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Bengals looking at youth pipeline


After barely playing 400 downs in his three seasons, Margus Hunt (99) figures to get a shot at more playing time this year.

A re-set with the first round of the NFL Draft an even three weeks from Thursday:

The Bengals, who are focusing more and more on the draft these days rather than signing veterans, are poised to get on the field next month with their pipeline of young talent on defense and that was never made more clear than when reports surfaced Wednesday night that Pro Bowl safety Reggie Nelson agreed to a two-year deal in Oakland.

This gallery features some of the top Tight Ends in this year's draft class.

Nelson, who turns 33 the first month of the season, is coming off his best year. He wanted to return and the Bengals were open to have him back while he stayed in free agency for four weeks.  But money and a role were complicated since they already had two starters 26 years old and younger potentially lined up for Opening Day as well as a third-safety type in sophomore Josh Shaw.

After signing George Iloka to a five-year, $30 million deal in the first hours of free agency last month, they know he'll start at safety and now 2013 third-rounder Shawn Williams gets the nod after a promising 485 snaps last season. And while the 6-1, 201-pound Shaw, 24, last year's other fourth-rounder, worked primarily as a slot cornerback, he's got the size and skills that might also work at safety if need be in a back-up role.

It's a tough move despite the fountain of youth. Nelson is one of the good guys, a solid locker-room presence who revived his career starting 77 games the last five seasons for a defense that made the post-season every year. His 23 interceptions that included an NFL-high eight last season are the sixth most in club history and won't be easy to replace.

But along with Iloka, who has five interceptions in 44 career starts, the Bengals re-signed Pro Bowl cornerback Adam Jones to a deal counting about $8 million against the salary cap for this season that helped shore up the secondary while also tightening up things for Nelson.

Williams, who turns 25 next month, made one of the biggest plays of last year with his fourth-quarter interception of Steelers quarterback Ben Roethlisberger that ignited the win in Pittsburgh. When Nelson left the Wild Card Game against the Steelers with a sprained ankle after 19 snaps, Williams had five tackles and a pass defensed.

According to, Nelson was the 13th rated safety, Williams was 28th, and Iloka 33rd in a ranking of 88 players who took at least 25 percent of the snaps.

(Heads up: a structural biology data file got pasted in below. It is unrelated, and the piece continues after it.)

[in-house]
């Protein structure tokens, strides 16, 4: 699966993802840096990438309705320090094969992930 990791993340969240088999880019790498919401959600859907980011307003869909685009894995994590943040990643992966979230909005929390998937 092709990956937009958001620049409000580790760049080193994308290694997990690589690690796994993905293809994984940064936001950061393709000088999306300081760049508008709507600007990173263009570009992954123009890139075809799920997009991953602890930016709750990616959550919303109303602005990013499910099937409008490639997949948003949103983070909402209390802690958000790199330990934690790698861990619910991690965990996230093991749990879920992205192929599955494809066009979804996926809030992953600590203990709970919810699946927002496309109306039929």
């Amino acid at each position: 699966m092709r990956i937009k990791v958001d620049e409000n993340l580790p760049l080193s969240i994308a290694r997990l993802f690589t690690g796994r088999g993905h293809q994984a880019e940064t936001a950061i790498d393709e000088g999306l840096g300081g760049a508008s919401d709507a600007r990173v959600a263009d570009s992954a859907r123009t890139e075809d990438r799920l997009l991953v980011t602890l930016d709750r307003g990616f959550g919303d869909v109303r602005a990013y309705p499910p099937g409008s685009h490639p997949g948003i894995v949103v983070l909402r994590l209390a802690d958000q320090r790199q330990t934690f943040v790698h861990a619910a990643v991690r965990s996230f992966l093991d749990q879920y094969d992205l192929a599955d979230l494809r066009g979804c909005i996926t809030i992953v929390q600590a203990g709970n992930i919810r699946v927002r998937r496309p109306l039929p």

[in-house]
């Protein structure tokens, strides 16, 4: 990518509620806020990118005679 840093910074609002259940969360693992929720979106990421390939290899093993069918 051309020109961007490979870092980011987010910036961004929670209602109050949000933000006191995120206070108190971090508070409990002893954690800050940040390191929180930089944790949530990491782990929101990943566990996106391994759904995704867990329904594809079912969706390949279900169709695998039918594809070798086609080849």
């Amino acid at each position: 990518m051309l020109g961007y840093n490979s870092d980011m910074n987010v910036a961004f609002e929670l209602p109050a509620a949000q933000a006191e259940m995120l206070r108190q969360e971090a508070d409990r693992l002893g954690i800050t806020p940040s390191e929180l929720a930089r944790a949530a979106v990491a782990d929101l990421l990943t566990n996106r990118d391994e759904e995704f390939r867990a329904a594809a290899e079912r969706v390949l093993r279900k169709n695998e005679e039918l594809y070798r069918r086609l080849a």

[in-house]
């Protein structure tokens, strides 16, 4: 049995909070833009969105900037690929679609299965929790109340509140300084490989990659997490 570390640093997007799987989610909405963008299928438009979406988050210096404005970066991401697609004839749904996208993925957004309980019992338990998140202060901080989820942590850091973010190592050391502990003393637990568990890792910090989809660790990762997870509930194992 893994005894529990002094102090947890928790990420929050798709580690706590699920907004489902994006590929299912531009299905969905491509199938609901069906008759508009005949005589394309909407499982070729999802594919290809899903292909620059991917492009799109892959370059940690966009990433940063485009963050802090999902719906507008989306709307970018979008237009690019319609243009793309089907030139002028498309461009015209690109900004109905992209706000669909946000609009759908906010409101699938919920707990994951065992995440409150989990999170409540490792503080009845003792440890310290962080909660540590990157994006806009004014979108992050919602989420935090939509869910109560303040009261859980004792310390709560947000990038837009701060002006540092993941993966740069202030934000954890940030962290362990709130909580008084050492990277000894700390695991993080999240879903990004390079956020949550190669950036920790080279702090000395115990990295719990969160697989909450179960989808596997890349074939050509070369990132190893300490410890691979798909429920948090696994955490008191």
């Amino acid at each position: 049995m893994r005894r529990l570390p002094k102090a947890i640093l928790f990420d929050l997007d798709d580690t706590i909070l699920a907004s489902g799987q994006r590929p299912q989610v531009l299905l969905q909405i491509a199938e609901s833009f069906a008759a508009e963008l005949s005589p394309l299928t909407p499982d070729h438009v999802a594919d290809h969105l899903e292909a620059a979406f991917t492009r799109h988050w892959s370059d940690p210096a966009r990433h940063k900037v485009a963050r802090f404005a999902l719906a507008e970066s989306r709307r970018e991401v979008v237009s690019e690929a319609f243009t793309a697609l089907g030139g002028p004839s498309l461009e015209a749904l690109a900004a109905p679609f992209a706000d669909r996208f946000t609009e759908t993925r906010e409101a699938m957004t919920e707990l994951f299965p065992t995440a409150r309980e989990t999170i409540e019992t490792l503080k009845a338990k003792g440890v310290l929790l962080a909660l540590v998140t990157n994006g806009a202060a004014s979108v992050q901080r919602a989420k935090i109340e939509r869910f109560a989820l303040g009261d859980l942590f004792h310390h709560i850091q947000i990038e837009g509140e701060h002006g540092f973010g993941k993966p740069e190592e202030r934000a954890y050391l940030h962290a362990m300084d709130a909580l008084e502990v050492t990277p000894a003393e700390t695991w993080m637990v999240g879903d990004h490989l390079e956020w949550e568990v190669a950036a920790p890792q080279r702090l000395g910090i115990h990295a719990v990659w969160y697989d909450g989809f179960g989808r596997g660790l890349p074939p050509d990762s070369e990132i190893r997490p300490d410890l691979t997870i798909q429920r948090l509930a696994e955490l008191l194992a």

It's an interesting move for Nelson. He's back with Jack Del Rio, the Raiders coach who took him in the first round in 2007 when he coached the Jaguars and then traded him to the Bengals a few days before the 2010 season for a 2012 seventh-round pick and cornerback David Jones.      

Now that defensive lineman Wallace Gilberry has moved on to Detroit, the Bengals have lost another valued defensive veteran that has been a constant in this run. But they've also drafted for this moment and have lined up little-used and highly drafted young players like Marcus Hardison, Margus Hunt, and Will Clarke to fill the gap left by Gilberry's 58-percent play time.

Hardison, a fourth-round pick last season, was never active for a game as a rookie while Hunt, a 2013 second-rounder, and Clarke, a 2014 third-rounder, combined to play fewer than 200 snaps. That's going to change because not only did Gilberry play end, he also moved inside on passing downs.

Hardison showed he has the ability to play both spots last preseason and they think Hunt, who is more of an end, can also work some inside while Clarke looks to be pretty much an end in all scenarios.

Gilberry, 31, greatly admired around the building for his tough-man mindset, saw his production drop in his four seasons the more downs he played. After racking up 14 sacks in 2012 and 2013 on a combined 836 snaps, he had 3.5 sacks on 1,481 plays the last two years. So it will be interesting to see how they rotate the young guys.

Leon Hall, 31, last year's slot corner who played more than 600 snaps, is still looking for a deal after 105 starts and nine fine seasons in Cincinnati. The Bengals haven't ruled out a reunion with Hall even with 2014 first-round pick Darqueze Dennard and Shaw lined up to man the slot this season. Yet they may wait until after the draft to re-visit the situation.

At this stage of the offseason things always seem to change day-to-day as the draft draws closer and a wide variety of options face each team, ranging from trades to veteran signings to draft day maneuverings.

Reports had the Bengals working out a pair of 28-year-old receivers in Mike Williams and Hakeem Nicks this week. Since Nicks had all of seven catches last season and Williams wasn't in the league, it's safe to assume the Bengals are going slow here and may just be feathering their nest in case there is some draft fallout.

Until then, the Bengals seem content to focus largely on the draft. The only move of note announced Wednesday is that the local pro day is set for April 19, where prospects that played high school and college ball in the Cincinnati area are invited to work out in Paul Brown Stadium.


Throwback gallery of the Bengals 2001 Draft Class.

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